He has a short window to collect the necessary qualifying checks for Clean Election funding. This is a call to registered voters in the district to contribute to the effort with $5 checks. If you would like to do so, please contact me at pemster4062@yahoo.com, and I will make arrangements to pick up your check and get you to sign the necessary form.

Alternately, you can contribute on line at MCEF donations.

If you choose the latter approach, please emial me to let me know you did so.

Once again, the candidate is Scott Thomas of Freeport, and the office is Senate District 10.


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“I am not worthy……”

Borrowing a sentiment from the classic movie “Wayne’s World,” Side comes to you in a prostate position, humility and shame in full public display.

It has been too, too long for loyal readers, if there are any left, to go without the uplifting, amusing, and otherwise bizarre ramblings they have come to expect here, and this correspondent is appropriately ashamed for denying you your fix.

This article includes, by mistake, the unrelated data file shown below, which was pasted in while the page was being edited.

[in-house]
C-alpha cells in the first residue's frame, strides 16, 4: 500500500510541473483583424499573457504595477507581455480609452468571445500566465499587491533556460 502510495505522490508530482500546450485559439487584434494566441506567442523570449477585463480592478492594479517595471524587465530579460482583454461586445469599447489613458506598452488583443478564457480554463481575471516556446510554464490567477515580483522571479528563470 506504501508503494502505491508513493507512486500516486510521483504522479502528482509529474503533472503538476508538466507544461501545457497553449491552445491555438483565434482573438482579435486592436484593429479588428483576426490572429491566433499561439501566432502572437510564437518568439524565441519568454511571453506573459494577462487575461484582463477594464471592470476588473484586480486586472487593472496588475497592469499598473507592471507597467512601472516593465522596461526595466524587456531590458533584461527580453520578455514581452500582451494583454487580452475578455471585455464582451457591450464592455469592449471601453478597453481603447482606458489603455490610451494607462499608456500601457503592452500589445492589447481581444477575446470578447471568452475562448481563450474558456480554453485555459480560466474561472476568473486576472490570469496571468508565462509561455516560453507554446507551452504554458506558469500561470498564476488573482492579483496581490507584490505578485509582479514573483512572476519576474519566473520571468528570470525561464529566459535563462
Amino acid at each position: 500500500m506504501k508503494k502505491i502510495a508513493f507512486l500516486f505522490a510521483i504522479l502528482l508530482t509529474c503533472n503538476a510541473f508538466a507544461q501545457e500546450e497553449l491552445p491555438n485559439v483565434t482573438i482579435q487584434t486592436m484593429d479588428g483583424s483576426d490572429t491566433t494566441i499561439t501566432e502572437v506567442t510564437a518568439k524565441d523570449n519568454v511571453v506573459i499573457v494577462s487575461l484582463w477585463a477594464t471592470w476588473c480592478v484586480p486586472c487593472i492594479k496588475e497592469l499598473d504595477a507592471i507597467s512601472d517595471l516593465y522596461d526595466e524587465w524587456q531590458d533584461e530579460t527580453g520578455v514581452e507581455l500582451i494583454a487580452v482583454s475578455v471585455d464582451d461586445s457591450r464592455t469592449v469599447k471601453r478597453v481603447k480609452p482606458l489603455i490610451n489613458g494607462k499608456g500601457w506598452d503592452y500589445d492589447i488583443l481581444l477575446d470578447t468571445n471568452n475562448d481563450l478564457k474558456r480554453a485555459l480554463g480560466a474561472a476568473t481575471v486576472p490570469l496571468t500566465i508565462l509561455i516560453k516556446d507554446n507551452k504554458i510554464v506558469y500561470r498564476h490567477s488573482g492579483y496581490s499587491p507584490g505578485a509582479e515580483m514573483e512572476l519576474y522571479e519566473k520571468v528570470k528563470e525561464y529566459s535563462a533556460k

If we had thought about it, and applied any common sense, we might have decided to effectively shut the operation down for the summer, but we didn’t.  Failing that, we could have at least lowered expectations.  (Not that they could be much lower.)

So here we are.  The massive interior project we undertook is complete as of two weeks ago, other than the finishing touch of some border paper around the en suite bath.  And it took the starch out of this old codger, undertaken, as it was, in a series of the most sultry weeks this area has ever known.

Fresh on the heels of that milestone, female fruit of Side’s loins arrived with her two offspring, hoping to bask in the sunlight of our irreverence and hospitality for the month of August.

The end result is that we have talked much and produced little in the way of offerings to lift you from the doldrums.  And for that we apologize.  On the other hand, maybe you needed a break too.

In the midst of the recent power outage, we began this attempt at rebuilding your trust in us, and in getting back into the ‘groove’ of regular commentary.  Given that fruit is still on the premises, and summer is still in progress, we caution you that the publishing pace will ramp back up gradually, rather than instantly returning to the feverish pace you have become accustomed to, and for which we have garnered worldwide acclaim.

I have missed you dear readers, as I’m sure you have missed me.  I hope our bond is strong enough to survive a few mere weeks of our inattention.

And I look forward to a full return to our close and profound mutual support.  And the ‘dialogue’ these efforts inspire.


P. C. Poppycock